How to Use Compound Butter on Steaks, Chicken, Vegetables
Once you butter is rolled into a log, chill it so it’s hard enough to be cut into slices. This will take 30 minutes in the freezer or an hour in the refrigerator.
However, if your meat is not cooking in a pan, the butter will drip off the sides, which can cause flareups on a grill. That’s why I like to mostly use compound butters when cooking meat in a cast iron skillet.
You can also add slices of compound butter to dishes after you remove them from the grill. This is especially great on grilled asparagus, corn on the cob and in mashed potatoes. It’s also great on garlic bread.
Save any remaining butter by wrapping it back up in the plastic wrap and returning it to the fridge.
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Frequently Asked Questions
You should be able to find them in the Hispanic section of your grocery store near the enchilada sauce and refried beans. You can also purchase them online. I buy mine direct from Spiceology.
Technically you can, but I prefer to soften it on the counter at room temperature. If you use the microwave, it can go from hard to soft to melted, very quickly. You don’t want the butter to melt, if making compound butter. If you do the microwave, use a reduced power setting and microwave in 10-second bursts, checking in between each burst.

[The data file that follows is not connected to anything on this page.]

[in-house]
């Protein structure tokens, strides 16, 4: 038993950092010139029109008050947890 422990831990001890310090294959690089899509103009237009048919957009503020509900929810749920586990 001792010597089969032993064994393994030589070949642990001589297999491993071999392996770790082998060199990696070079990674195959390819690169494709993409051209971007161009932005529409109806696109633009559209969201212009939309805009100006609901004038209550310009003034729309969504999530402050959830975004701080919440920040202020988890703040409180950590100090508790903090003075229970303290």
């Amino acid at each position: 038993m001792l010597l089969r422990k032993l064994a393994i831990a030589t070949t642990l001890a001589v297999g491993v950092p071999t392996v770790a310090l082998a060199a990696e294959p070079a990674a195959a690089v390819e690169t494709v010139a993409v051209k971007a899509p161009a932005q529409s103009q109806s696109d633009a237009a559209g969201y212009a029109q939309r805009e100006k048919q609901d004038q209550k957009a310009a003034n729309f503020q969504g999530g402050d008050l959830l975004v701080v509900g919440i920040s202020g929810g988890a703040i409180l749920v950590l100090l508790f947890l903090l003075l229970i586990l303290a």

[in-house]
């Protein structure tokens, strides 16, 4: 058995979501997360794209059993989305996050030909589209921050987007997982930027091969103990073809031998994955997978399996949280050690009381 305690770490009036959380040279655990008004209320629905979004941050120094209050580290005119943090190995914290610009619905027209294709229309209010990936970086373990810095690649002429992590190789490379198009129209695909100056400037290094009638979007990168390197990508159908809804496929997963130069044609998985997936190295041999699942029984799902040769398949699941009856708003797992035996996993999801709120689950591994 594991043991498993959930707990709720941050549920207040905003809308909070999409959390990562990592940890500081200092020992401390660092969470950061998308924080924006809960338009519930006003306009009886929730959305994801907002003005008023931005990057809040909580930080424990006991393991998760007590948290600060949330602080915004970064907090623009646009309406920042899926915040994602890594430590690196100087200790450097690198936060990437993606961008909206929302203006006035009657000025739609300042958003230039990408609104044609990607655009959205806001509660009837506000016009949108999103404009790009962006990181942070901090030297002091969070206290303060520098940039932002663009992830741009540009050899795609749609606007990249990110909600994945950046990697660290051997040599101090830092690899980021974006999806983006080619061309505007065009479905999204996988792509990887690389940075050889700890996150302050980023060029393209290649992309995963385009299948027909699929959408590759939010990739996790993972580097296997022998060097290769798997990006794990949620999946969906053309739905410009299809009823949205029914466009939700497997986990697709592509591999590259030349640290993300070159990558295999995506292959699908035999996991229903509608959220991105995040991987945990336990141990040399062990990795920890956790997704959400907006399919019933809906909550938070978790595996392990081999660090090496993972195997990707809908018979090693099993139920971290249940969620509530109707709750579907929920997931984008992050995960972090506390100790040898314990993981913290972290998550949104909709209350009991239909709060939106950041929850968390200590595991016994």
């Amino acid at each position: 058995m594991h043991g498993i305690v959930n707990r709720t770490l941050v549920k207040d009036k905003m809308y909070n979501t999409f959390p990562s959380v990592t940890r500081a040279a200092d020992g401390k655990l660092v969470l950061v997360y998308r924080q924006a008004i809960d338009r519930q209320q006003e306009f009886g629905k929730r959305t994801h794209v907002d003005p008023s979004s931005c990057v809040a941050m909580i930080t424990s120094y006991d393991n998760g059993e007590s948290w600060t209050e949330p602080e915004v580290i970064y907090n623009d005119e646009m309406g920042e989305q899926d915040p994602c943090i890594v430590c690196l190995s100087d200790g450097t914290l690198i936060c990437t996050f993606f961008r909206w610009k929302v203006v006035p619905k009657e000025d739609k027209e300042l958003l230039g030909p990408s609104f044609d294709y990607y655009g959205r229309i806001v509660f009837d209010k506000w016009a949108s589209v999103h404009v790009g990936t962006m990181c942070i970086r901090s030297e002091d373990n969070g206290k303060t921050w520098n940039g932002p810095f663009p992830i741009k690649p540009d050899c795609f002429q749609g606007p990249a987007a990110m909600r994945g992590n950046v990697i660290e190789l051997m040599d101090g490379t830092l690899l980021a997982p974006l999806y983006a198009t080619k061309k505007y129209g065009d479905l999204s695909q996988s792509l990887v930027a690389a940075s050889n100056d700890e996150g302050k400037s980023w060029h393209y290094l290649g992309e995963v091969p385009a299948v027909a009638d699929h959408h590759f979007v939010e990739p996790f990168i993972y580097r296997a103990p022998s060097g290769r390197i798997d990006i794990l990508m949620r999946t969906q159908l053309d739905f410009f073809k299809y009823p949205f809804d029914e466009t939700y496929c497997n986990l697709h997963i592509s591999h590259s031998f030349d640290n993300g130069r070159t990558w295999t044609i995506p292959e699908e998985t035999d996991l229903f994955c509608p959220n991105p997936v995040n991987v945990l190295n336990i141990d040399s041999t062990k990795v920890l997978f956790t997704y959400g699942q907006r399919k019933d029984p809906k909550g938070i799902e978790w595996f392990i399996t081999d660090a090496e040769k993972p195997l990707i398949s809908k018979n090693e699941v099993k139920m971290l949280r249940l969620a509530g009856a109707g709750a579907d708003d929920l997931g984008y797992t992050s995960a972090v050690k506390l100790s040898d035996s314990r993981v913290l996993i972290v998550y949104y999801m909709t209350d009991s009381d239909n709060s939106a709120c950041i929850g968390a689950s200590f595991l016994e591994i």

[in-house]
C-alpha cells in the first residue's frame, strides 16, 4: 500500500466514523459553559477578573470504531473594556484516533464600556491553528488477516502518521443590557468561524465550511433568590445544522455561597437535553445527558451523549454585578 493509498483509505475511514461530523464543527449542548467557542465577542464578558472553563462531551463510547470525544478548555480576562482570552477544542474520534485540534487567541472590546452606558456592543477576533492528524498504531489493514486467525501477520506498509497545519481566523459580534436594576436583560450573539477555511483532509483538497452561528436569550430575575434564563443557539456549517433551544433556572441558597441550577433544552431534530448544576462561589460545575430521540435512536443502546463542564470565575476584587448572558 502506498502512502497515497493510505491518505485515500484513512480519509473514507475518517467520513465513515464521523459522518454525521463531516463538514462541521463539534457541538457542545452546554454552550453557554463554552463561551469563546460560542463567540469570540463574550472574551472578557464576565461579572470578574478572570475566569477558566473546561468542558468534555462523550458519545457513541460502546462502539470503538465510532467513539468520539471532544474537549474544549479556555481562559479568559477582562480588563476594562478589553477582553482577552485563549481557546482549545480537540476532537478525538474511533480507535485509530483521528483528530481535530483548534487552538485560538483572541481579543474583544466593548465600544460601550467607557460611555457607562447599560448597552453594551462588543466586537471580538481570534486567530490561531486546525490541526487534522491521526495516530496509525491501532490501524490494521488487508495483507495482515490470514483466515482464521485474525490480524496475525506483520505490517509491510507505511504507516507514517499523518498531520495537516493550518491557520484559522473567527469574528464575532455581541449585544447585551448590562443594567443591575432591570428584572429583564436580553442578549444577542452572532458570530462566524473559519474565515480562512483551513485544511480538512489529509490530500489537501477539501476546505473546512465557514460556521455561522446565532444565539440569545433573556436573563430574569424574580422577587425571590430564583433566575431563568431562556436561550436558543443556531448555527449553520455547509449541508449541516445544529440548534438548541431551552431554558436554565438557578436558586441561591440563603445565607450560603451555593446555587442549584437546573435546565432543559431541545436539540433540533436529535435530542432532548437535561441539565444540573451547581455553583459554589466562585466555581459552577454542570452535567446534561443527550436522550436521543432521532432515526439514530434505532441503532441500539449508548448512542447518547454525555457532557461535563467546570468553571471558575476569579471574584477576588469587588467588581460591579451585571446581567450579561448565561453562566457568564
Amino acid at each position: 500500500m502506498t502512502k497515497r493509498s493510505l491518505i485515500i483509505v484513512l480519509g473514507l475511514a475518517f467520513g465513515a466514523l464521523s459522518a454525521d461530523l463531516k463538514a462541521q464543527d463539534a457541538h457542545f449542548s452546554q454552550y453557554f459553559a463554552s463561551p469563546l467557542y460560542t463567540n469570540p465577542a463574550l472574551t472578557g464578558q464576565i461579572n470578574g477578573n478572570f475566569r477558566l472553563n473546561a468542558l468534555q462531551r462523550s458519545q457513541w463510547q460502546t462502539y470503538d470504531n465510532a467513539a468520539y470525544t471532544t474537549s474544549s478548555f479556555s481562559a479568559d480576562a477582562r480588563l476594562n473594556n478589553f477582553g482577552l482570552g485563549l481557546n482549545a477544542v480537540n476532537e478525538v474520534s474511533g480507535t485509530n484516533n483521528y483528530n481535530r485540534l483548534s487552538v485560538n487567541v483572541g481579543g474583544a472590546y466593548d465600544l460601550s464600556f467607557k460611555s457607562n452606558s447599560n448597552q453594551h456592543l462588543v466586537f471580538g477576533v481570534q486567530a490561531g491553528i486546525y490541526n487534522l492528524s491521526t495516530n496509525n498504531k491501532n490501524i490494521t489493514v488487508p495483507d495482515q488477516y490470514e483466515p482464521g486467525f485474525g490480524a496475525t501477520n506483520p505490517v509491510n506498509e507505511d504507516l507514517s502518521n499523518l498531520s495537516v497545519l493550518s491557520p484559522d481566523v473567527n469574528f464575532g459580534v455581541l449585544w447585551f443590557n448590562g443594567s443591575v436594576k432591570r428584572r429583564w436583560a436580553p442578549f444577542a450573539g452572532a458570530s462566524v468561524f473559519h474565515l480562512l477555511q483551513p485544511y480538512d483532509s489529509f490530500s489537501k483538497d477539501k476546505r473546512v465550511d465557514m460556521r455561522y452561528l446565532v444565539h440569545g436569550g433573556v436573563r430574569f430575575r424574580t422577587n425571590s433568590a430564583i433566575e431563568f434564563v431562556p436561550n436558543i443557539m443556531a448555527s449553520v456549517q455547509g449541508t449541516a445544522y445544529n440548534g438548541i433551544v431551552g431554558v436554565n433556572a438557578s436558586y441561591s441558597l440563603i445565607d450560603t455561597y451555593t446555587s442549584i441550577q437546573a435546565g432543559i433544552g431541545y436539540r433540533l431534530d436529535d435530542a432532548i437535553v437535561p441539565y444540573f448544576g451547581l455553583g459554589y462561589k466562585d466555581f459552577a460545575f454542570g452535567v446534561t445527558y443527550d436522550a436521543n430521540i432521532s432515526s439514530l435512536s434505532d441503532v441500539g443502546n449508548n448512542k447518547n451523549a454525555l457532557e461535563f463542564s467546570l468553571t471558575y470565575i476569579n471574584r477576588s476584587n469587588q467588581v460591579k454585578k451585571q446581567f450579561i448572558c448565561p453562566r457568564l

Absolutely. Once you have the basics down, you can adjust the ingredients and create all sorts of flavors of compound butters. Remove the ancho and you have garlic compound butter. Add fresh herbs like rosemary or sage to make compound butter for turkey. Herbs like fresh parsley, tarragon and lemon zest make great compound butter for fish.
Because this garlic compound butter is made with fresh garlic and herbs, I don’t recommend keeping it for longer than 5 days. If you keep it longer, the moisture in the fresh aromatics will start to break down the butter solids.
Recipes That Go Great with Ancho Garlic Compound Butter
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Ancho Garlic Compound Butter
- 1 cup water
- 1 dried ancho chile pepper
- 1 stick unsalted butter, softened
- 1 tbsp garlic, minced
- 1 tsp kosher salt
- 1 tsp fresh thyme
- Rehydrate Pepper: Bring the water to a boil in a small pot. Place the pepper in the pot. Add the lid. Turn off the heat, and allow the pepper to soften for 10 minutes.
- Mince Pepper: Remove the pepper from the water and allow most of the liquid to drain off. Remove the stem, and scrape away most of the seeds. Mince the remaining part of the pepper and place in a bowl with the butter, garlic, salt and thyme.
- Mix Butter: Using a fork, mix all of the ingredients, until they are even.
- Roll Butter: Place a piece of plastic wrap on the counter. Using a spoon, place the butter in a row in the bottom center of the plastic wrap, leaving 2-3 inches of plastic exposed on the bottom. Fold that part of the plastic over the butter. Roll the butter into a log, until you reach the top end of the plastic. Grab the two ends, hold on and flip the butter in a forward motion. This will cause the ends to twist.
- Chill: Refrigerate the butter for at least one hour. You can also freeze it for 30 minutes, if you're in a hurry.
- Slice: Slice the butter into 1/4-inch pieces and serve on your favorite steaks, chicken or vegetables.
Nutrition information is automatically calculated, so should only be used as an approximation.